quickfur wrote:Nothing new here, but this is the last of the known scaliform polychora on my website, so it seems like a natural thing to follow after spidrox.
username5243 wrote:quickfur wrote:Nothing new here, but this is the last of the known scaliform polychora on my website, so it seems like a natural thing to follow after spidrox.
Actually, there's one more convex scaliform polytope you haven't posted yet - tutcup (truncated tetrahedral cupolipirsm), which has 2 truncated tetrahedra, 6 tetrahedra, and 8 triangular cupolae. It is a segmentotope whose bases are two oppositely oriented truncated tetrahedra.
quickfur wrote:username5243 wrote:quickfur wrote:Nothing new here, but this is the last of the known scaliform polychora on my website, so it seems like a natural thing to follow after spidrox.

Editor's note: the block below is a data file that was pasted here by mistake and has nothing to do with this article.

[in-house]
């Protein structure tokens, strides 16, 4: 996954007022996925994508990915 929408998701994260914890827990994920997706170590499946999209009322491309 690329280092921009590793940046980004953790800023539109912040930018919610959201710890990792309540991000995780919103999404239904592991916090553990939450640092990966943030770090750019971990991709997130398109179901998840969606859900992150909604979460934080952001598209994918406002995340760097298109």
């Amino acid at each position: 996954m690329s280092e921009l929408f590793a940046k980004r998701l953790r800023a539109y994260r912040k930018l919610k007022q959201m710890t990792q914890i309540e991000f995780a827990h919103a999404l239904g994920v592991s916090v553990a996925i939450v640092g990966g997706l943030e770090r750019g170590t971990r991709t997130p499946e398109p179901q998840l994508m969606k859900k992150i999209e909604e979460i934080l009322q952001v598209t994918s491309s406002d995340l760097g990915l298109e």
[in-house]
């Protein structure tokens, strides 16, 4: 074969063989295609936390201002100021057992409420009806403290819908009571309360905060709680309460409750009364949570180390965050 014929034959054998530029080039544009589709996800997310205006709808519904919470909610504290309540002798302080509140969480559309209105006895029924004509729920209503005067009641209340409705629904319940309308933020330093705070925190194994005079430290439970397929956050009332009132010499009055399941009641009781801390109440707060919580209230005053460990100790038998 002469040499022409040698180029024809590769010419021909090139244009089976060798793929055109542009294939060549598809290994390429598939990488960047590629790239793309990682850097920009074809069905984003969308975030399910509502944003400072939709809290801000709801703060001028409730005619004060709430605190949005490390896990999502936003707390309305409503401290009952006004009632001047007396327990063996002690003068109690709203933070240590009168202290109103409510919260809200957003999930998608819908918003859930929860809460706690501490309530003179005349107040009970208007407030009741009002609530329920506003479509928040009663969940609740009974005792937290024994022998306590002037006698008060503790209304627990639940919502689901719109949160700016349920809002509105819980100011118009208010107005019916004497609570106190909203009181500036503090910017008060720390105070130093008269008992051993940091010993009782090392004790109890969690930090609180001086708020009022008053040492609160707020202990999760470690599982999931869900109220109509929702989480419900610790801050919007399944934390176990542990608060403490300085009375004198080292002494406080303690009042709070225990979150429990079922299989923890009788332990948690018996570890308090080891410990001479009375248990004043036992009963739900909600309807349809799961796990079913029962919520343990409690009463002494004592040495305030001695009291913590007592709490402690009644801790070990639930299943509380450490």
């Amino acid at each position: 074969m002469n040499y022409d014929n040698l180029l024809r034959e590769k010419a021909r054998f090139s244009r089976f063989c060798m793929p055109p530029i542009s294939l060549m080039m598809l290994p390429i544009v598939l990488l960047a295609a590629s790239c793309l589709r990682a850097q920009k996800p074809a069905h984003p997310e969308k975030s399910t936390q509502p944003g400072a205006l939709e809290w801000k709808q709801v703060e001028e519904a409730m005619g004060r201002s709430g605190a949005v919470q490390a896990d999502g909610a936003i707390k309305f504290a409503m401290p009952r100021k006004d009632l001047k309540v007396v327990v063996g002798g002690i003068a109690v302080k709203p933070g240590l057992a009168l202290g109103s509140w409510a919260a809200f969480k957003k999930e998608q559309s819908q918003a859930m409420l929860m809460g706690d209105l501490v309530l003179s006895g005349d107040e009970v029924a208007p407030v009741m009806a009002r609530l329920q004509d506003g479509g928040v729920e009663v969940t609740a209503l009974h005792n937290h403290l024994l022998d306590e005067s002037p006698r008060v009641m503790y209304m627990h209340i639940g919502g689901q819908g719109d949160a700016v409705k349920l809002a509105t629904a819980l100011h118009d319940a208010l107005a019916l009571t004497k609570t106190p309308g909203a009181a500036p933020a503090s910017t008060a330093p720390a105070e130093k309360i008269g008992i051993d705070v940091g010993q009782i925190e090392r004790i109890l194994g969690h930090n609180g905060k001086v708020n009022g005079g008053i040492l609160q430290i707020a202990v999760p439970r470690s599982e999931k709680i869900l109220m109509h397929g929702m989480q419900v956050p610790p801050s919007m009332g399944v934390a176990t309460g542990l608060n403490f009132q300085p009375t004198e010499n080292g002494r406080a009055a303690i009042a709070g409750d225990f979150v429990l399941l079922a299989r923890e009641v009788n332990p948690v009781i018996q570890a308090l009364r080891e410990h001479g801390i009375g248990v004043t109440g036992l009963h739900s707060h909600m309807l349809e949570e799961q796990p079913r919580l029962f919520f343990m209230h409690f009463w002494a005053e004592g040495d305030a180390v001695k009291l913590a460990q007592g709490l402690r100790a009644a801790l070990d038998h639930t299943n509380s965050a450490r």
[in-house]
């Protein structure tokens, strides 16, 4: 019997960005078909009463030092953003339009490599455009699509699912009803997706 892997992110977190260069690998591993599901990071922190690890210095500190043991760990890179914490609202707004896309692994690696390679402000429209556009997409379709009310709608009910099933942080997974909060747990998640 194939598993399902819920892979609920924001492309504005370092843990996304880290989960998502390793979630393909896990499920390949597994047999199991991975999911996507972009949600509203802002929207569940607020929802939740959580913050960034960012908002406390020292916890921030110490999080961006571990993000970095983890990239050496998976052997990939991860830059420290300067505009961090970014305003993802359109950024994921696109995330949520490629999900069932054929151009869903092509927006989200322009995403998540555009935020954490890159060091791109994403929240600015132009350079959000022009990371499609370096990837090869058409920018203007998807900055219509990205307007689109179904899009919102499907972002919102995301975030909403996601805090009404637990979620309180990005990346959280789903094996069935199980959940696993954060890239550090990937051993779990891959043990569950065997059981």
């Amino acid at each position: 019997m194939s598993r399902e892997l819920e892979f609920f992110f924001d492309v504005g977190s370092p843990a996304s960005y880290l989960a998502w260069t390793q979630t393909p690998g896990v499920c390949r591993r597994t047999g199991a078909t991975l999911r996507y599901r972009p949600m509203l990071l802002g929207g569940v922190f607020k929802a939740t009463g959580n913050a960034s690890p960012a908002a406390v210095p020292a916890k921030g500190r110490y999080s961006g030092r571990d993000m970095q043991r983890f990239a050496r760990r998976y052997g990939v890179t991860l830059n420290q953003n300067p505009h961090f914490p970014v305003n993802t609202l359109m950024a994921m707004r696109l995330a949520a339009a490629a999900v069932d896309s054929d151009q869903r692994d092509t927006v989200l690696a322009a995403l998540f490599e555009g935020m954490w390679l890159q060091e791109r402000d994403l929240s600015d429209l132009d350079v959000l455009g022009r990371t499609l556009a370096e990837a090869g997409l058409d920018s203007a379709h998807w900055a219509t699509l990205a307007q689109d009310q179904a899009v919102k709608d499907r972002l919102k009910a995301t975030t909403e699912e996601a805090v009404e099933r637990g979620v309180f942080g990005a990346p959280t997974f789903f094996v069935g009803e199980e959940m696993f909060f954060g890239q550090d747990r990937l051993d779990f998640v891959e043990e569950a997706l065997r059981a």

Actually, there's one more convex scaliform polytope you haven't posted yet - tutcup (truncated tetrahedral cupolipirsm), which has 2 truncated tetrahedra, 6 tetrahedra, and 8 triangular cupolae. It is a segmentotope whose bases are two oppositely oriented truncated tetrahedra.
Ooh! Thanks for the tip! I'll be sure to post that next month!
Are all of the convex scaliforms already known? Or are these only the currently-known ones?
Dekeract wrote:Can you do rotating in hyperspace views for all your POMs? I just love the gif files of polychora. Also, can your program render 5+ dimensional figures? If so can you render a Dekeract (a ten dimensional analog of a cube or a rectangular prism) for me??
Thanks
quickfur wrote:Today I made the Coolest Animation Ever:
quickfur wrote:Now I'm convinced that the next chapter on rotation in my 4D visualization document will take the 120-cell (and its family) as the primary object of study. :)
Ariel Schnee wrote:I couldn't find this .gif anywhere on that page. But then again, I have no idea what any of this is. So I probably wouldn't know where to look.
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